There's A Lot of Unclaimed Property, But Which States Have Most of It?
There's a very substantial amount of unclaimed property in the United States, with $42 billion worth of it up for grabs. However, despite how much unclaimed property is available, the distribution of it is far from even; some states have considerably more than others.
If you've lived in a particular state for a long time or have lived in other states previously, it's going to be handy to know which states have an abundance of unclaimed property and which ones do not.
What Exactly Qualifies as Unclaimed Property?
Although unclaimed property is a pretty vague concept, things that qualify usually include money or assets that have a considerable monetary value. The most common types of unclaimed property are:
- Insurance Policies
- Physical Property
- Inherited Money
- Security Deposits
- Tax Returns
- Undeposited Payroll Checks
- Bank Accounts
Assets are considered to be unclaimed when they enter the hands of insurance companies, legal or financial institutions, or the government and it' obvious that they legally belong to someone, even if it's not clear who that is. Alternatively, miscommunications make it so that people aren't notified when there is an asset in their name that can be claimed.
Unclaimed assets can't just be arbitrarily seized and utilized by institutions, including the government, so they usually just remain untouched for years before someone eventually claims them.
Which States Have The Most Unclaimed Assets?
Unsurprisingly, states with larger populations and more robust financial sectors tend to have higher amounts of unclaimed assets. States such as North Dakota, Kansas, or Wyoming aren't likely to have incredible stockpiles of unclaimed assets (not that they don't have any!).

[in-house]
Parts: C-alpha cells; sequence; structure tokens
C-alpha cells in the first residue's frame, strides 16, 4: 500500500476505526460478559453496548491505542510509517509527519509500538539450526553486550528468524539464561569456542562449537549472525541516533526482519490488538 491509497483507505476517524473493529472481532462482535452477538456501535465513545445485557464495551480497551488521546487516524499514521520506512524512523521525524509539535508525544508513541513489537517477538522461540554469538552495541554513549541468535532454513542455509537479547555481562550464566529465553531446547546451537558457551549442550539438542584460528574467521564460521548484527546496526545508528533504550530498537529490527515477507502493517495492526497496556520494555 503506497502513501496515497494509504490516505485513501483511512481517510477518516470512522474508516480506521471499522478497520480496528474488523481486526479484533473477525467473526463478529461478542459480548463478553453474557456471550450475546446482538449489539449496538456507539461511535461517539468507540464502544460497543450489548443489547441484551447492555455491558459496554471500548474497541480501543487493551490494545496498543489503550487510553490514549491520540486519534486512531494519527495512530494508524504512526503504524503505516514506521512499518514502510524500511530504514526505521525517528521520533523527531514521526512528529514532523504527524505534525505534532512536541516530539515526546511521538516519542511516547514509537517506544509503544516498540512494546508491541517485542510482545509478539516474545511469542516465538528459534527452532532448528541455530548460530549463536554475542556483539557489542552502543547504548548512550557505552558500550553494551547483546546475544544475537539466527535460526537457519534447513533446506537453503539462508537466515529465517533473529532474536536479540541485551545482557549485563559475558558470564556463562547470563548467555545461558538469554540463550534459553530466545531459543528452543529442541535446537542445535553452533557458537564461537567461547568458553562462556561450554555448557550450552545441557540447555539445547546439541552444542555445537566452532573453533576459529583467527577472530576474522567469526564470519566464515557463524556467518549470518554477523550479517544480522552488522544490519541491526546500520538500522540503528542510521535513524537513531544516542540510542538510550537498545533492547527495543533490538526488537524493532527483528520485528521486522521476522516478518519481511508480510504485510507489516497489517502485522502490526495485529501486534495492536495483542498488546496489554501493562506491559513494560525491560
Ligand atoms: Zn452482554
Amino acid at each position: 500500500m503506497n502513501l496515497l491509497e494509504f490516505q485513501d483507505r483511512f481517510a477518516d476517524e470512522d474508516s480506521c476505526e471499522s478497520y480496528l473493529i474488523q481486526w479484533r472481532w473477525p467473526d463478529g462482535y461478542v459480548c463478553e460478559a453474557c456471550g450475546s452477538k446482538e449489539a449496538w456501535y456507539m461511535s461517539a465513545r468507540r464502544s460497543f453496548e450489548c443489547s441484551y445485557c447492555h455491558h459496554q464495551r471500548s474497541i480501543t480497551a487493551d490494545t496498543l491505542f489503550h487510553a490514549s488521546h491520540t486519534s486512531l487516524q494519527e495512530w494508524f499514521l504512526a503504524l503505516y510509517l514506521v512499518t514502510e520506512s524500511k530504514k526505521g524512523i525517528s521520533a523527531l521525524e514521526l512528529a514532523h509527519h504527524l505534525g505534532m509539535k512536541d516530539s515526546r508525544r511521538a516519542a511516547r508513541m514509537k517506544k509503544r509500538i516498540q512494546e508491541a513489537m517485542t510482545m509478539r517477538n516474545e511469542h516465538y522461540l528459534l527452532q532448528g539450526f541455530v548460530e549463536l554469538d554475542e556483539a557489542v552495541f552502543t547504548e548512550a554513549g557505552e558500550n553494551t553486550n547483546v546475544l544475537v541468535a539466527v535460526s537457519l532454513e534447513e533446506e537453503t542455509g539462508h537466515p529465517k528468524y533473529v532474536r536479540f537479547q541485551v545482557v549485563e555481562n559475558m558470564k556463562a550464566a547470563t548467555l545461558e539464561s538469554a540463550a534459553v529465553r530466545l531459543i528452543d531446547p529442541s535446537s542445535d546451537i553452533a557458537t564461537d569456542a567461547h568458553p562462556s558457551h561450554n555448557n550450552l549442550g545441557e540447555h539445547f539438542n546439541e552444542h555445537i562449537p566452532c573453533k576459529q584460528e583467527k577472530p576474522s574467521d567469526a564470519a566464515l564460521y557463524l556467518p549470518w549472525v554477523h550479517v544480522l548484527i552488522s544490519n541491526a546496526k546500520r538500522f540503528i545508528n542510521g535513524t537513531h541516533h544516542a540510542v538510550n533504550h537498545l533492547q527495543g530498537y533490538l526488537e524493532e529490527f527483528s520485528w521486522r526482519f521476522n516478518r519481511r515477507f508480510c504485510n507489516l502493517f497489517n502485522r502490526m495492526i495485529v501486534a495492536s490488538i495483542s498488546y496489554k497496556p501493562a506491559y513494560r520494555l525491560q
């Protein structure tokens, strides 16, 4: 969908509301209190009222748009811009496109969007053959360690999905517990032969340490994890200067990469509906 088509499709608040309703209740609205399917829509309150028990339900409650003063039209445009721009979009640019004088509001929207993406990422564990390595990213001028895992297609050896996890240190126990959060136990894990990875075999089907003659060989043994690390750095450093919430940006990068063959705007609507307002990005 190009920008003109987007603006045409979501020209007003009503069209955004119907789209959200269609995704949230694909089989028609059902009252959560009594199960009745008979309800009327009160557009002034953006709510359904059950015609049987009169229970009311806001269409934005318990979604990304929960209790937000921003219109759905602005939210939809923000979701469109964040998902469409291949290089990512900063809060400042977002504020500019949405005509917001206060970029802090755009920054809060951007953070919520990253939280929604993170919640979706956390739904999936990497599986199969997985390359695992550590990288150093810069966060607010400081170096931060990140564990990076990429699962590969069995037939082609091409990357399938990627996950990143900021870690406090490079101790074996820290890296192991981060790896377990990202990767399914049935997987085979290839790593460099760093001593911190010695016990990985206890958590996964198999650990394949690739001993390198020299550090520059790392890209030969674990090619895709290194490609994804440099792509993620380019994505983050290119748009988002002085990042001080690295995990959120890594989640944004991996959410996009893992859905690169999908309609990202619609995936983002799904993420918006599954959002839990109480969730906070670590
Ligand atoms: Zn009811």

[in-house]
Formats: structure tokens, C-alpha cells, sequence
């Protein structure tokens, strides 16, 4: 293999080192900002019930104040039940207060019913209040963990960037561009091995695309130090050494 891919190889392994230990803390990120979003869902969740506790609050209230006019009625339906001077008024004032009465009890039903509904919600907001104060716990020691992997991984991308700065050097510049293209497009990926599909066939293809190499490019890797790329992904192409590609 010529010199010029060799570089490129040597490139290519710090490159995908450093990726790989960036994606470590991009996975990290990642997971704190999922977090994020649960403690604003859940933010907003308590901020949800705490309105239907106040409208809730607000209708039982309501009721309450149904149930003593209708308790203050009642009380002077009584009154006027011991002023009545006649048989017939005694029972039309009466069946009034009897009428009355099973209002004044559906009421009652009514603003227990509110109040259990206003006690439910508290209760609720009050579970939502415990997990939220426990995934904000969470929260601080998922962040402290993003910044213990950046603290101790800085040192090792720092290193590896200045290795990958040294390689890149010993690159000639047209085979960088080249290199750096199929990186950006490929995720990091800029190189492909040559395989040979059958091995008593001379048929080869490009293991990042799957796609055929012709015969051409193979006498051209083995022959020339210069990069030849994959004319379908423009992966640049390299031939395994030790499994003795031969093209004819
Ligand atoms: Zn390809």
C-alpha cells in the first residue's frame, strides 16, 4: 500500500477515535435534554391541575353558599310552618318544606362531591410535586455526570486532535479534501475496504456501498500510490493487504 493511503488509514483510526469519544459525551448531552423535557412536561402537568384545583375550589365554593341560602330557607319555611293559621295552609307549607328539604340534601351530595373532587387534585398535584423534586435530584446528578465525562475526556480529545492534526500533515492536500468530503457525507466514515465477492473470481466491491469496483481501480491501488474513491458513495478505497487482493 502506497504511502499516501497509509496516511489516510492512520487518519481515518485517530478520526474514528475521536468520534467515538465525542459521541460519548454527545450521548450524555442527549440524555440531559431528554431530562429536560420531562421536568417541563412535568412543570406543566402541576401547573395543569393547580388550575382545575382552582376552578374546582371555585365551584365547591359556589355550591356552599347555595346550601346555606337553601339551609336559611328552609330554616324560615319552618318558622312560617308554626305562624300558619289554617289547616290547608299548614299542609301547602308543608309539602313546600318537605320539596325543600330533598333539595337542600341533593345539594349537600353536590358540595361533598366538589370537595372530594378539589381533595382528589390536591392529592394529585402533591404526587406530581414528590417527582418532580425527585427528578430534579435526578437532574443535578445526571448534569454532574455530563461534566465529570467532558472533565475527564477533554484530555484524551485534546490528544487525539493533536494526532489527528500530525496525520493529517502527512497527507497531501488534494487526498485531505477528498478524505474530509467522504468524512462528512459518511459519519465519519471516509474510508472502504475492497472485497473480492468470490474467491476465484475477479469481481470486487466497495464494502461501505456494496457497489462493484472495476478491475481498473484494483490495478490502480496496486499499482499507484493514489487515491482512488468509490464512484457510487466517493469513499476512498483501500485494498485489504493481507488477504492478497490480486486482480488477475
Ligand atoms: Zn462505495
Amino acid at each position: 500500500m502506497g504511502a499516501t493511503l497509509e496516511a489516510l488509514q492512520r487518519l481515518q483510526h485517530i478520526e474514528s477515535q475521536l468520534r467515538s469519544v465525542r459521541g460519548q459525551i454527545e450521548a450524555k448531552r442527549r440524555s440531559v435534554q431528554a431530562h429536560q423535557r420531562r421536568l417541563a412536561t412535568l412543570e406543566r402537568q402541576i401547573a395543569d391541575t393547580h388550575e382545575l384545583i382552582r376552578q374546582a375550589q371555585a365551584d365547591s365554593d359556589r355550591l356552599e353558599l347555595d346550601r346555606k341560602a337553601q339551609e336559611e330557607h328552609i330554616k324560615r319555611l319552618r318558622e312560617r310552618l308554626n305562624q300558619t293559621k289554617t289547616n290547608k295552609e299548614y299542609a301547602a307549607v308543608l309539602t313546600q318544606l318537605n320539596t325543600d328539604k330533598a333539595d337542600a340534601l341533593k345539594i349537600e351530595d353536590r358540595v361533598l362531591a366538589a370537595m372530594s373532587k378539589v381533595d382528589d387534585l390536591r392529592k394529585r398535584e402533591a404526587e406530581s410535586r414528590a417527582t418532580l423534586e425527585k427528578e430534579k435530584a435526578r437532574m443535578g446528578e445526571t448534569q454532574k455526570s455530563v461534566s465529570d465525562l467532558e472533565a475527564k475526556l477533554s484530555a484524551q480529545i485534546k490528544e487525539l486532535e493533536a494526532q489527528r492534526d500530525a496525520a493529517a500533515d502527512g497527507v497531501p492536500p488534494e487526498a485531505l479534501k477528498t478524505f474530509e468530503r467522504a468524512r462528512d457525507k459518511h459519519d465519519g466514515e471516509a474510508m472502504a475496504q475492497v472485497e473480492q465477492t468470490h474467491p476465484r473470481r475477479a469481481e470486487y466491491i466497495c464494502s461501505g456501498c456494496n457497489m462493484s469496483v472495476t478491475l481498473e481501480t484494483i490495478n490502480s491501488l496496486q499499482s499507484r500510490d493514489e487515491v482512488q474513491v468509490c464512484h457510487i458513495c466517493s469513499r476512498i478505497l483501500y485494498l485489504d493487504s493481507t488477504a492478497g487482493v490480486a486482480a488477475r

The following states have the most unclaimed assets available.
Home to a major international trading and networking hub, Seattle, Washington State has almost $1 billion in unclaimed assets available in the state. As the state sees a considerable amount of in and out migration and financial transactions, accounts, money, and property being left unclaimed is quite common.
Although Connecticut has a relatively small population of people, the amount of unclaimed assets in the state is absolutely huge for its size, at $750 million. The state is essentially an enclave for upper east coast financial and political big shots, so understandably there's quite a lot of leftover assets that get lost in the shuffle whenever someone moves to and from there. If you've ever stayed in Connecticut, even briefly, have done business there, or know someone who lived there, it's definitely possible there are some unclaimed assets with your name on them.
California has upwards of $8 billion worth of unclaimed assets in the state, making it one of the most common places to find unallocated property and other items. Unlike many other states where unclaimed property often consists of large, high-value assets, many of the unclaimed assets in California are smaller in value, meaning that potentially tens of millions of people are eligible for something.
Given how populous the state is, how many people have lived there previously, and how the nature of unclaimed assets in the state is more small-time, if you've ever had any business in California, it's highly probable you have an unclaimed asset of some kind in your name.
The biggest stockpile of unclaimed assets in the United States happens to be in New York, with almost $13 billion worth of stuff being up for grabs. As one of the world's largest financial hubs, it's unsurprising that assets frequently get left behind. The state is very populous, home to many financial institutions, sponsors numerous insurance companies, and is the base for many NGOs. If you've ever lived in New York, there's a good chance there are assets you've missed.
Finding Assets That Belong to You
There are a multitude of ways in which assets can get lost or you end up not being informed they belong to you. Regardless of whether you're aware of them though, these assets still legally belong to you and you're entitled to access to them.
There's no central database for unclaimed assets in the United States, so if you're on the lookout for some, then knowing where to look first can definitely cut down on search time.